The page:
If you have and NCT [National Car Test] or DOE/CVRT [Department of Environment/ Commercial Vehicle Roadworthiness Test] coming up, then let Crossings help you out. We are offering PRE-NCT/DOE Check ups for FREE. If you have an NCT/DOE coming up then don't fret. We'll look after you!
NCT/DOE are annual check ups that must be carried out on all cars over 10 years old. For the NCT the test is less frequent depending on the age of the car. (0-3 years--No test required // 4-9 years --Every two years) The DOE/CVRT is carried out annually.
Have your FREE NCT/DOE check up carried out at the same time as your servicing to save time and trips to the service department. Let us identify any issues that may cause problems during your NCT/DOE vehicle inspection.
Ensure a PASS first time around!
If you have recently failed an NCT/DOE then call us up and book your car in for work with your NCT/DOE fail sheet and we can get you back online with FREE Estimates for the necessary work to get you through the test.
Make sure to bring your fail sheet with you when bringing your car in for your free inspection and we will conduct a full Vehicle Health Check on your car, and we will give you a FREE ESTIMATE on the work that needs to be carried out to get you back on the road. Our technicians are all Toyota Trained, giving you peace of mind and quality service 100% of the time.
If you are prepared for your NCT then there is a better chance of passing first time around. Save yourself the time and hassle of a failed NCT by bringing your vehicle into us for a PRE-NCT check up before the date of the test. If you want to book in for a PRE-NCT we will perform a full Vehicle Health Check and refocus your headlights, as this is something that a lot of cars fail on first time around.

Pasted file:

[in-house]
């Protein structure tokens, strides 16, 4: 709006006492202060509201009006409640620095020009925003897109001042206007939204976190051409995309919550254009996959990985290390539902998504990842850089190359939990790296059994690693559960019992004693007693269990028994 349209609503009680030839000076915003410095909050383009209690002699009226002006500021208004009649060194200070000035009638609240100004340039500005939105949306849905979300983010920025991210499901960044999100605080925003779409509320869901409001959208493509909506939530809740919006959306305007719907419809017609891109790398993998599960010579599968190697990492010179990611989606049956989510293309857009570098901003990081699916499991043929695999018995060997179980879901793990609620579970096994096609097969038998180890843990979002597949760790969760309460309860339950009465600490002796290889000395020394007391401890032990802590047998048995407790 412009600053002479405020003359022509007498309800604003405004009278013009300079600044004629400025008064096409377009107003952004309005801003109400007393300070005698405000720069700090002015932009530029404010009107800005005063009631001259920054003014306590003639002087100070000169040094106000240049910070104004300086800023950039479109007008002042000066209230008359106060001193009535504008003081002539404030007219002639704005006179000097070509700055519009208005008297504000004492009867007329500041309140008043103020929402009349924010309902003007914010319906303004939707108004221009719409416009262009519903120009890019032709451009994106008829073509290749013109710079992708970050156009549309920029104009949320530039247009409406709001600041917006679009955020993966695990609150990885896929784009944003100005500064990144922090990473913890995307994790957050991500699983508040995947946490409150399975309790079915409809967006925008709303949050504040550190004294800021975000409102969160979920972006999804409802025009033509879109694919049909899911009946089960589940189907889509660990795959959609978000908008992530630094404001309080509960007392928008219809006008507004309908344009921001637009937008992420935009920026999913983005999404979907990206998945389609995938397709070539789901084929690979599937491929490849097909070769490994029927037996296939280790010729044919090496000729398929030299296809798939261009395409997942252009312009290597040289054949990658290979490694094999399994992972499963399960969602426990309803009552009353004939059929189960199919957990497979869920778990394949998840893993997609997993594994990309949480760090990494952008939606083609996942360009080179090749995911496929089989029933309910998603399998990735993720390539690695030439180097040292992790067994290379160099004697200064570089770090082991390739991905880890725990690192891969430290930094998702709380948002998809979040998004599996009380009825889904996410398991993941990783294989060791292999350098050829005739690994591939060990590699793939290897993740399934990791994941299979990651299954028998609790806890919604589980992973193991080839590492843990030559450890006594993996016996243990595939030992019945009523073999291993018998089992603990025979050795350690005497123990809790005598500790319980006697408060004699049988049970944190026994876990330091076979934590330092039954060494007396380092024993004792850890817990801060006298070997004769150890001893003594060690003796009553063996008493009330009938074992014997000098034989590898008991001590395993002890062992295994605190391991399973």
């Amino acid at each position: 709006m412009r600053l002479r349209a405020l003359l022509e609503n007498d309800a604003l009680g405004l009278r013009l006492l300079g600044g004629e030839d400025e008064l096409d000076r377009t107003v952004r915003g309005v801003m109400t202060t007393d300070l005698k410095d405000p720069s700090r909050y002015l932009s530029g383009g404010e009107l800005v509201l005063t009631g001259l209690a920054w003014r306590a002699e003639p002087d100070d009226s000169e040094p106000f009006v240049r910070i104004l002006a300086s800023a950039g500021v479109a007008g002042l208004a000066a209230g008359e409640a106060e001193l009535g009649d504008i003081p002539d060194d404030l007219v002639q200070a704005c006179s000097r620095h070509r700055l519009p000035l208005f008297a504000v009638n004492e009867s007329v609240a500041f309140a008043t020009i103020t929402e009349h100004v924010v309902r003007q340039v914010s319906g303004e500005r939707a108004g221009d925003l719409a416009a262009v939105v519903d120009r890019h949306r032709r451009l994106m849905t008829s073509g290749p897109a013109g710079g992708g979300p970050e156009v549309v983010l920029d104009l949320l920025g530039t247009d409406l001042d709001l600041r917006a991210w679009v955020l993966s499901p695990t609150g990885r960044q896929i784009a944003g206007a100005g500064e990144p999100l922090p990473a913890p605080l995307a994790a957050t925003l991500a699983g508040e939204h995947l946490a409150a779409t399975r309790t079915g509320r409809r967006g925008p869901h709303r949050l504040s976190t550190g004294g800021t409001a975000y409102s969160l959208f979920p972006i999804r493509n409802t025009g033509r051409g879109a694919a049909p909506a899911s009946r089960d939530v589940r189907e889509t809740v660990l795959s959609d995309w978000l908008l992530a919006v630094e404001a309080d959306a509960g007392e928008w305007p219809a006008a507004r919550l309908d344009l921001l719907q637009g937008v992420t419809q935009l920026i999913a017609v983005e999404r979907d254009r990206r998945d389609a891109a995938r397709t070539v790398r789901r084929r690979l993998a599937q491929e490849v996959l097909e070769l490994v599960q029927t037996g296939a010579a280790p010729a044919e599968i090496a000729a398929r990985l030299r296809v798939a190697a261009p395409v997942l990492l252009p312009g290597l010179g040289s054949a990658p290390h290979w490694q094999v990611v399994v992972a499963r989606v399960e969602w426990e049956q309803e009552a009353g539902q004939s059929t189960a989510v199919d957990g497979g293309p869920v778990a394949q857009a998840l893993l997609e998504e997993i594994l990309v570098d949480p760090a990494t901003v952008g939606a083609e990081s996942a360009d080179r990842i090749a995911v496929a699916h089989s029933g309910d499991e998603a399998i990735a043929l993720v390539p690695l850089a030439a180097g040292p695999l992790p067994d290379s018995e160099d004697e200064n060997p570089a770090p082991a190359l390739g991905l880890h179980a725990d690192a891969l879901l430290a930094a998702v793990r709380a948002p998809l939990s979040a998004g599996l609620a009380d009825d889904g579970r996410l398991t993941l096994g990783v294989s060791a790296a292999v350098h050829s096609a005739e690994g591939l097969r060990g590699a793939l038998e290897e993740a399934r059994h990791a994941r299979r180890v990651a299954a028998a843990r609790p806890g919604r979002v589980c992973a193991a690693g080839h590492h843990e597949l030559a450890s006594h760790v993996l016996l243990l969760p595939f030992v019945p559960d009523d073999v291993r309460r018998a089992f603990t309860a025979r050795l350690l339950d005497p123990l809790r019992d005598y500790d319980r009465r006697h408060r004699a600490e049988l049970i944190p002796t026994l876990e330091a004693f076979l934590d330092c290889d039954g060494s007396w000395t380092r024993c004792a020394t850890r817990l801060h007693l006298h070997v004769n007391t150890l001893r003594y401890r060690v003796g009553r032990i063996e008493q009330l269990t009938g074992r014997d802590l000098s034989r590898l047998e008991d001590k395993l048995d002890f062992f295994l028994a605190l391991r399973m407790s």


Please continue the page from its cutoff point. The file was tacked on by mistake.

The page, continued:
There are a number of things NCT Centers recommend you do before bringing your vehicle in to be tested. If all the below items have not been taken car of then the NCT may be unable to test your vehicle the first time around and you will have to book in for a re-test.
1. Your car has adequate oil and water.
2. The boot is empty and your vehicle is clear of all valuables and personal belongings.
3. The vehicle is reasonably clean (especially the underbody).
4. The wheel hubcaps are removed (only in the case where wheel nuts are not visible) and the tyres are inflated to the correct pressure.
5. The engine is in a fit state to be tested e.g. cam belt / timing belt. You may be asked to sign a disclaimer at the test centre.
6. All seat belts and clips are fully visible (including rear).
7. We also recommend that you have your lights checked and set prior to the NCT.
8. Your Vehicle Registration Book, Registration Certificate or Licensing Certificate is with you when you arrive at the test centre.
9. You bring identification (driving licence) with you on the day of the test. The person who brings the car for inspection brings their identification with them (driving licence) as failure to provide the required identification will result in the vehicle not being issued an NCT certificate at the time of testing
10. You have your test fee of €55.00, plus any cancellation fee (if applicable) payable by cash, laser card and all major credit cards (excluding American Express).
11. Your vehicle is at a normal operating temperature prior to arriving at the test centre for inspection
12. Your registration plates comply with current regulations
If you do find any faults that you’re unable to easily rectify yourself, contact Crossings in advance and we can complete the work required before the test is carried out. Ensuring a pass the first time around.
DOE Test Checklist
The following are some useful tips to help you prepare your vehicle for DOE/CVRT. Following this guide cannot guarantee that your vehicle will pass but it will help to increase your chances of getting a pass certificate.
ENGINE AND COOLANT LEVELS
If you drive a van you should be familiar with the location of the oil and coolant indicators on your vehicle. If not, this is something that you should look into. These can be very important things to know about for a van driver.